1 Introduction

During the last fornight, I have been spending most time in writing my graduation thesis using $\LaTeX$. From now, I'm addicted to it for its
awesome beauty. I also recorded the tutorial video and uploaded to whe web.

2 SetBacks

  • lack of package
    When I followed the built-in manual step by step, it even cannot complie the source file. Being not familiar with $\TeX$ or $\LaTeX$ syntaxes, I have no idea to handle those errors. I even turn to the TaoBao where someone colud provide the $\LaTeX$ typeset services. Luckily, I found the email address and cell phone number of this template's author. He suggested that I unstall the ctex and use the Tex live 2016 instead. Thanks to his suggestion, I passed the compliation of souce file. Btw, why does the tex or latex package managers used like python's pakcage manager ? In python, the users merely use the pip tool to install, unstall, upgrade, and downgrade the packages, which also avoid the dependency of pakcages.

  • usage of the template
    Due to the careless comprehension of this manual, I did not notice the options of the source file. So that generated the thesis which differanted from what I wanted. As I re-read the manual, it came true.

3 Further Works

When I learn $\LaTeX$ just using its mathmatic symbols, equations and so on. The best way to learn something is using it in practice. It's convince that I will met quite a lot pf problems which I have never met.

4 Learning Notes

4.1 cross reference

The biggest advantage of $LaTex()$ is cross reference which you may waste quite a lot of time in it. The main types of cross references in $LaTeX$ can be divided into table, figure, equation and reference.

table

Insertting a table like that:

\begin{table}
\label{tab:tabid}
\end{table}

Then you can use cross reference in your main text like that you can see table \ref{tab:tabid}

figure

Insertting a figure like that:

\begin{figure}
\includegraphics[]{}
\label{fig:figid}
\end{figure}

Then you can use cross reference in your main text like that like the figure \ref{fig:figid}

equation

\begin{equation}
\label{eq:equationid}
\end{equation}

Then you can use cross reference in your main text like that like the equation \eqref{eq:equationid}

references

The references is the headache part of writing paper. Thank for Google scholar and Baidu Xueshu, you can export the reference paper in Bib format which can be used in $LaTeX$. And you just attach the reference where you want through \cite{referenceid}. Then, you should compile the $LaTeX$ source files in this order:

  1. xelatex sourcefile.tex
  2. bibtex sourcefile.aux
  3. xelatex sourcefile.tex
  4. xelatex sourcefile.tex

4.2 code sinppet in VSC

The codes are tedious when you just want to insert a figures in your paper. Yes, you can seperate the common code and fouce on the vital part by using code sinppet if you use Visual Studio Code as your editor.
The code sinppet is easy customer designed. Let's take figure for example.

"Inset a figure":{
    "prefix":"fig",
    "body":[
        "\\begin{figure}",
            "   \\centering",
            "   \\includegraphics[width=${1:8}cm]{${2}} \\ \\",
            "   \\caption{${4}}{${5}}",
            "   \\label{fig:${6}}",
        "\\end{figure}"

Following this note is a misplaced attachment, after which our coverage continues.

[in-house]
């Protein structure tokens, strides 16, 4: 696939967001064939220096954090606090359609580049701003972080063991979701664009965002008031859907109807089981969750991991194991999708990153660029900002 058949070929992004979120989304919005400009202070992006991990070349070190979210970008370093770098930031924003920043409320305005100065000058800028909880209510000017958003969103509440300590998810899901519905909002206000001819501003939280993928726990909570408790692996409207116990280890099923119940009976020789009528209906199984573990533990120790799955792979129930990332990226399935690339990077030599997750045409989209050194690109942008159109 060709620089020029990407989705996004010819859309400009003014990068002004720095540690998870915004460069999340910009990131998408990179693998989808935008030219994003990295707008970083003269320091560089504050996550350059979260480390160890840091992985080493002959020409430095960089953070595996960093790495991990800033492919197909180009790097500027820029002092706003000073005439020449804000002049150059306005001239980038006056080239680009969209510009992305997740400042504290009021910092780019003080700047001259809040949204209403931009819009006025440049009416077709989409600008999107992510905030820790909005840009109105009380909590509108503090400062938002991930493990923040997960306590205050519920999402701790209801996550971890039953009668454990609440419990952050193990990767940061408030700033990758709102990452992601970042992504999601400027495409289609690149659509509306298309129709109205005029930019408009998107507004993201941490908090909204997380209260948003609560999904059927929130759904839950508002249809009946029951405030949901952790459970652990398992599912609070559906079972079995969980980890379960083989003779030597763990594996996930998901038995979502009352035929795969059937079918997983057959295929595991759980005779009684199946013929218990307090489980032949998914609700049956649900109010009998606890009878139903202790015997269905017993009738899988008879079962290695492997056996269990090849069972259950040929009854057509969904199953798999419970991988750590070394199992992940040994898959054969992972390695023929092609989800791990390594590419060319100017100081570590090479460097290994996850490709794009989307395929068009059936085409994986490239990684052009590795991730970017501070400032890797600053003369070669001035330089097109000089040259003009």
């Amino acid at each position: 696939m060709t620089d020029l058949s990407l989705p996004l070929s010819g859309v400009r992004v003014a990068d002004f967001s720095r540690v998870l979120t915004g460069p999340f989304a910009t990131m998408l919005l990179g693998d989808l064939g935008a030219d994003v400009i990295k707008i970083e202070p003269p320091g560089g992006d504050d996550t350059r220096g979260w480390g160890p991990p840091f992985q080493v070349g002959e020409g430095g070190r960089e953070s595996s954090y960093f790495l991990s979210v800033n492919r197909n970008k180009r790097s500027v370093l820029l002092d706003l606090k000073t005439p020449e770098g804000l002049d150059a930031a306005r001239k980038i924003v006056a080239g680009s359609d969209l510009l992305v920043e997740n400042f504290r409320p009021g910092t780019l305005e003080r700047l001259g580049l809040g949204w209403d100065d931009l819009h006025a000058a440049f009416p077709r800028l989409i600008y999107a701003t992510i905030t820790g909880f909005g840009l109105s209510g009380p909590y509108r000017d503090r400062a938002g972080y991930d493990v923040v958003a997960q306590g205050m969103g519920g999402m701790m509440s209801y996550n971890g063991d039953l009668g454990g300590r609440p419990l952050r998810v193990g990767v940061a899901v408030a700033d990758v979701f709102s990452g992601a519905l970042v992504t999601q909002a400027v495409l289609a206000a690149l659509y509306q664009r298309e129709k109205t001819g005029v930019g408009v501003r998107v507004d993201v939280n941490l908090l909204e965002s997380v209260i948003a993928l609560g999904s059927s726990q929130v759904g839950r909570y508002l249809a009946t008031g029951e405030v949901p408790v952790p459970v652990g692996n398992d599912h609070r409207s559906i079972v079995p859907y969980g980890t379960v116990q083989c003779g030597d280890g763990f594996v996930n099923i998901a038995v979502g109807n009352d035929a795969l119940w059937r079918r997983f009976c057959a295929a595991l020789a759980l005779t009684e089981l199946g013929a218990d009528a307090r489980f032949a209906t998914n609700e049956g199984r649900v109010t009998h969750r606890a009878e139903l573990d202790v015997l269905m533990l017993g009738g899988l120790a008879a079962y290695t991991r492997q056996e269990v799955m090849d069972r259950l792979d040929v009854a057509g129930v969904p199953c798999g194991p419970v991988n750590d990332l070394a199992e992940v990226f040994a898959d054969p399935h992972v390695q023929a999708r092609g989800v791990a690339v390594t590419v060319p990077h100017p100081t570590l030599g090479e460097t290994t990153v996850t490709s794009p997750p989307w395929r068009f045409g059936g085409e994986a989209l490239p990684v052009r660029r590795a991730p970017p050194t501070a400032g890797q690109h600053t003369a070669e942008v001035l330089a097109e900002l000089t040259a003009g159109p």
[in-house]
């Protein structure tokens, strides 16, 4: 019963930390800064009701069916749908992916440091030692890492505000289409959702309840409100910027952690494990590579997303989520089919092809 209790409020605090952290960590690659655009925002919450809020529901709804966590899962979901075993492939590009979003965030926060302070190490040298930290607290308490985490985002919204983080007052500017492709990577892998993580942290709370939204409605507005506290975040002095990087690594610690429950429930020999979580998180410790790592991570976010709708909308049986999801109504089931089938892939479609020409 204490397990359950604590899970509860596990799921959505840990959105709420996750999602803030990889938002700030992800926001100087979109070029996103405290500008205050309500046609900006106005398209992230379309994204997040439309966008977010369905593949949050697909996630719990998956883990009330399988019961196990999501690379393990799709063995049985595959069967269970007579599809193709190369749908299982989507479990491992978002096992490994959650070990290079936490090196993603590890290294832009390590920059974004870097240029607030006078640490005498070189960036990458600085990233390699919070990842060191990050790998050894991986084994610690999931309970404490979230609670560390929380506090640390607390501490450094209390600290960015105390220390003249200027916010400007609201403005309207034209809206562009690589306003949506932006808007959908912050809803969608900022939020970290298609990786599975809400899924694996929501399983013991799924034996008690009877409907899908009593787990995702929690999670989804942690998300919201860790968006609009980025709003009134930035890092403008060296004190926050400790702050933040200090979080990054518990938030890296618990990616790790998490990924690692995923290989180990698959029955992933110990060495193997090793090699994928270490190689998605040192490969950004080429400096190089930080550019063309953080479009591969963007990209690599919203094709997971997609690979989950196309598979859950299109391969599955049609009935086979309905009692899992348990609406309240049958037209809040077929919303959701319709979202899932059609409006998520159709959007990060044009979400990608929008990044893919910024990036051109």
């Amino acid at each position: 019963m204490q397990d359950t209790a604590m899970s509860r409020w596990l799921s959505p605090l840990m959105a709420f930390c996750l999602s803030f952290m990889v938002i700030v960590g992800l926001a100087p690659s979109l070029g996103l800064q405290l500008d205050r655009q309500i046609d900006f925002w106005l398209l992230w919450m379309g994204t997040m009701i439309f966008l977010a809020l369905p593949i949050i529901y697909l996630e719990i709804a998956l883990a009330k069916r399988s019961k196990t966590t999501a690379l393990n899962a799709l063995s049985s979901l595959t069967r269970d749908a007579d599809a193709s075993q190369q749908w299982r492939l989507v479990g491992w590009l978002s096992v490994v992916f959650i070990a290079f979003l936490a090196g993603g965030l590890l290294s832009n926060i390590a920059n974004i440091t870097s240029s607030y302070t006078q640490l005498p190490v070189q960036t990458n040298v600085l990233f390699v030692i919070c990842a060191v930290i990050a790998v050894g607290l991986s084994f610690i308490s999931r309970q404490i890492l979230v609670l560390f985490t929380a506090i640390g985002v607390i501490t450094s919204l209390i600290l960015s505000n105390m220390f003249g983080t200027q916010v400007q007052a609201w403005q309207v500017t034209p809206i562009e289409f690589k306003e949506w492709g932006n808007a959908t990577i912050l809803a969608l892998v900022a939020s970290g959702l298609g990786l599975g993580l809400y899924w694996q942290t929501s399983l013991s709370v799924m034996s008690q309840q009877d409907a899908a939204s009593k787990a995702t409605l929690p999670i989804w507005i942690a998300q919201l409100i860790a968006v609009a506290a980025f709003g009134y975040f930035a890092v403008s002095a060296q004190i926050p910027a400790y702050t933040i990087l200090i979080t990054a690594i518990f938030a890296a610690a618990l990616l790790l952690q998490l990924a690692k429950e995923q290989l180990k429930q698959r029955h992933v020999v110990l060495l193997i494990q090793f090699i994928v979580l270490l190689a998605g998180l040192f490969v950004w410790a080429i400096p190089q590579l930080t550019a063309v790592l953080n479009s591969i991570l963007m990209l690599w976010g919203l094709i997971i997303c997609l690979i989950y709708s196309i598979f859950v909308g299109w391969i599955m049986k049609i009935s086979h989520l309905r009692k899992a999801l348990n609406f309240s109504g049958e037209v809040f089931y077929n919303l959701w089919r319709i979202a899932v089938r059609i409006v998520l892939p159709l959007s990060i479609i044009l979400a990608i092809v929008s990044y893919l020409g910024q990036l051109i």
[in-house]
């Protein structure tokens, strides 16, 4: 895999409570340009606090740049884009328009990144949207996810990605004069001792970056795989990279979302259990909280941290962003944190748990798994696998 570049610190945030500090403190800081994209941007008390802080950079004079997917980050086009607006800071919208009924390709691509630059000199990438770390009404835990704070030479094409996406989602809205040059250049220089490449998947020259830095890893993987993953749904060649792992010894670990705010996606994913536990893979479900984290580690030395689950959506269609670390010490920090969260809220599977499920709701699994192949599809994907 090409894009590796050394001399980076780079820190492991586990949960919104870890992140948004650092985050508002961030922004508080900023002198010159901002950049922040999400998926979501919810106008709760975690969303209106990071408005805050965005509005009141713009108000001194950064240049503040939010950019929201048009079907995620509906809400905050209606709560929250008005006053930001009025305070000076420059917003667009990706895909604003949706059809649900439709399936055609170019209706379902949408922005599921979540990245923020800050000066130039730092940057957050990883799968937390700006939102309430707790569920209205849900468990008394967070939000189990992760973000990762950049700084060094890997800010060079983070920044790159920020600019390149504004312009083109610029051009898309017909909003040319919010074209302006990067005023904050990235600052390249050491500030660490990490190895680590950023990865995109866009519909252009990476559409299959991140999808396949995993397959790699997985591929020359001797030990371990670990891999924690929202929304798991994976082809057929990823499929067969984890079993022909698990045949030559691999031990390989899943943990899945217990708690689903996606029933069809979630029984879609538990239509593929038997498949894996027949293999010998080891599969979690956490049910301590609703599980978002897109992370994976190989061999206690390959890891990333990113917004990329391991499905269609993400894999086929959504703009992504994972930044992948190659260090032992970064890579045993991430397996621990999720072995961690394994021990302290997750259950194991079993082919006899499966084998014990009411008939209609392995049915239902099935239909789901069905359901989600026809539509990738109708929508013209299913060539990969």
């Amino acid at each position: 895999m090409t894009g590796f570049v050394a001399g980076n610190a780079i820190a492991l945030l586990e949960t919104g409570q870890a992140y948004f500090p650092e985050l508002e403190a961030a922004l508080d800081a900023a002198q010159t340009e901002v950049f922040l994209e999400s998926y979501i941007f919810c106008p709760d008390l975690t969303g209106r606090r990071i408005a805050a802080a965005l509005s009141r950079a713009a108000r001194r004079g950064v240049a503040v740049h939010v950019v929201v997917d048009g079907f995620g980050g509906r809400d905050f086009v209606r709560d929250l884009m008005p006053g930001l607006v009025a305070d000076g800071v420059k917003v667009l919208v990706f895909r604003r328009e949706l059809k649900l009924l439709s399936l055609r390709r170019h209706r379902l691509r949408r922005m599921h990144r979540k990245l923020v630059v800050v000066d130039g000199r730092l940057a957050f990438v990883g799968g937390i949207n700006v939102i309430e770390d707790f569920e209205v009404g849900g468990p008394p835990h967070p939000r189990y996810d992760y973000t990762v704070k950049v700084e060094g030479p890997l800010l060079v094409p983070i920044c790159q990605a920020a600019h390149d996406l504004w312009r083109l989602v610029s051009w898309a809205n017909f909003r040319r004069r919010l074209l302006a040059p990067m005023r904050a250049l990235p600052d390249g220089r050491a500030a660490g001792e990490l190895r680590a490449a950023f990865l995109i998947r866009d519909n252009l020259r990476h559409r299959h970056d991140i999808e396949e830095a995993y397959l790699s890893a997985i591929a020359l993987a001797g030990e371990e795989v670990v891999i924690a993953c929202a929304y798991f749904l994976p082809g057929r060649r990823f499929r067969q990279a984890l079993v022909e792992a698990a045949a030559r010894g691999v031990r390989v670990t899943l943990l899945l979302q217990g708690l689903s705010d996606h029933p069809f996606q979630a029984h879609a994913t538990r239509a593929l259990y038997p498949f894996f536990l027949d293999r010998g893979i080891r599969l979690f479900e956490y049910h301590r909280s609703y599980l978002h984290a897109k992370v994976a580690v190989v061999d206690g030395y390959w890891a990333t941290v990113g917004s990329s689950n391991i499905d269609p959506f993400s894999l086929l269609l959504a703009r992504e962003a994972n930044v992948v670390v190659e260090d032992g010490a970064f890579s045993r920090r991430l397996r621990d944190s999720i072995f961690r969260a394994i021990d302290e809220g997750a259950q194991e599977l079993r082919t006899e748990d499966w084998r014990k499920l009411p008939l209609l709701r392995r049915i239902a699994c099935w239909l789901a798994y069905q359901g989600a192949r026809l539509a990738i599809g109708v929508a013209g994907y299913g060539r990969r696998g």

],
    "description":"Inset a figure into the latex source file"
}

Put the Json file into right place, and put your cursor where you want to insert a figure, and press the short cut key command/ctrl + p, then input the fig that we define the prefix for insertting a figure.

4.3 tikz package

The tikz is the famous package used in $LaTeX$ to draw the diagram. Unlike the

Visio which is What-You-See-Is-What-You-Get software, the tikz draws diagram in the codes. As is very compatible with the $LaTeX$, many LaTeXer use tikz in their papers or thesises.And many journals require the authors provides the vector images which used their papers. Let's take an example.

\begin{figure}
\centering
\begin{tikzpicture}
% the first group
\draw[thick, -] (-1, 1) -- (0,0);
\draw[thick, -] (-0.5, -1) -- (0,0);
\shade[shading=ball, ball color=blue!70]  (0,0) circle (.1)  node[right] {$a_1$};
\shade[shading=ball, ball color=green!70] (-1, 1) circle (.1) node[above]{$c_2$};
\shade[shading=ball, ball color=red!70] (-0.5, -1) circle (.1) node[below]{$b_1$};
% the second group
\draw[thick, -] (1.3,1.4) -- (2,0.9);
\draw[thick, -] (2,0.9) -- (1.8, -0.5);
\draw[thick, -] (2.9,0.5)  -- (2,0.9) ;
\draw[thick, -] (1.8, -0.5) -- (2.9,0.5);
\draw[thick, -] (1.8, -0.5) -- (2.7, -0.8);
\draw[thick, -] (3, -1.5) --(2.7, -0.8);
\draw[thick, -] (2.9,0.5) -- (2.7, -0.8);
\shade[shading=ball, ball color=blue!70]  (1.3,1.4) circle (.1)  node[left] {$a_4$};
\shade[shading=ball, ball color=blue!70]  (2.9,0.5) circle (.1)  node[right] {$a_3$};
\shade[shading=ball, ball color=blue!70]  (2,0.9) circle (.1)  node[above right] {$a_2$};
\shade[shading=ball, ball color=red!70] (1.8, -0.5) circle (.1) node[below]{$b_4$};
\shade[shading=ball, ball color=red!70] (3, -1.5) circle (.1) node[below]{$b_2$};
\shade[shading=ball, ball color=green!70] (2.7, -0.8) circle (.1) node[right]{$c_1$};

% the third group
\draw[thick, -] (4.5, 0.2) -- (5.3, 0.9);
\shade[shading=ball, ball color=green!70] (4.5, 0.2) circle (.1) node[above left]{$c_3$};
\shade[shading=ball, ball color=red!70] (5.3, 0.9) circle (.1) node[above right]{$b_5$};
\shade[shading=ball, ball color=red!70] (5.0, -1.5) circle (.1) node[above right]{$b_3$};
\end{tikzpicture}
\end{figure}

What the dazzy codes! the result image looks like that:

4.4 reference

When I used the .bst file in the template for generating the references, I found it was not right. So I download the least .bst file which write for the GB2015 from the latexstudio.net. Fortunely, it worked.

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